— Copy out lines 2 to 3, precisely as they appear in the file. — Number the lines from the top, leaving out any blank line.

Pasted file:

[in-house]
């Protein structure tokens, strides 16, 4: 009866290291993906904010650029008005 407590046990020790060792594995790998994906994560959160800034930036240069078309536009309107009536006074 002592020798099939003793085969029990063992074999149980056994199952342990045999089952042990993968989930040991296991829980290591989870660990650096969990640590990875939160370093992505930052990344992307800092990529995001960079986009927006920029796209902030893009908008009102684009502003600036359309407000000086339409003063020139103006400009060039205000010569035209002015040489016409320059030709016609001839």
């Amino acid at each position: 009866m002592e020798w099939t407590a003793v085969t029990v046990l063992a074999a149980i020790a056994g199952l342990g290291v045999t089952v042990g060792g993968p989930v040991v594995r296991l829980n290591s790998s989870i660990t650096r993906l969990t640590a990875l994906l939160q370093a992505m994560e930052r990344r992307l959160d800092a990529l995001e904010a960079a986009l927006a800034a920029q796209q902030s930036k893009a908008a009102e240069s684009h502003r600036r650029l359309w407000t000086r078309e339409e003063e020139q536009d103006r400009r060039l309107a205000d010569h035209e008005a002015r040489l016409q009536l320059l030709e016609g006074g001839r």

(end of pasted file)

């Protein structure tokens, strides 16, 4: 009866290291993906904010650029008005 407590046990020790060792594995790998994906994560959160800034930036240069078309536009309107009536006074 002592020798099939003793085969029990063992074999149980056994199952342990045999089952042990993968989930040991296991829980290591989870660990650096969990640590990875939160370093992505930052990344992307800092990529995001960079986009927006920029796209902030893009908008009102684009502003600036359309407000000086339409003063020139103006400009060039205000010569035209002015040489016409320059030709016609001839």
């Amino acid at each position: 009866m002592e020798w099939t407590a003793v085969t029990v046990l063992a074999a149980i020790a056994g199952l342990g290291v045999t089952v042990g060792g993968p989930v040991v594995r296991l829980n290591s790998s989870i660990t650096r993906l969990t640590a990875l994906l939160q370093a992505m994560e930052r990344r992307l959160d800092a990529l995001e904010a960079a986009l927006a800034a920029q796209q902030s930036k893009a908008a009102e240069s684009h502003r600036r650029l359309w407000t000086r078309e339409e003063e020139q536009d103006r400009r060039l309107a205000d010569h035209e008005a002015r040489l016409q009536l320059l030709e016609g006074g001839r």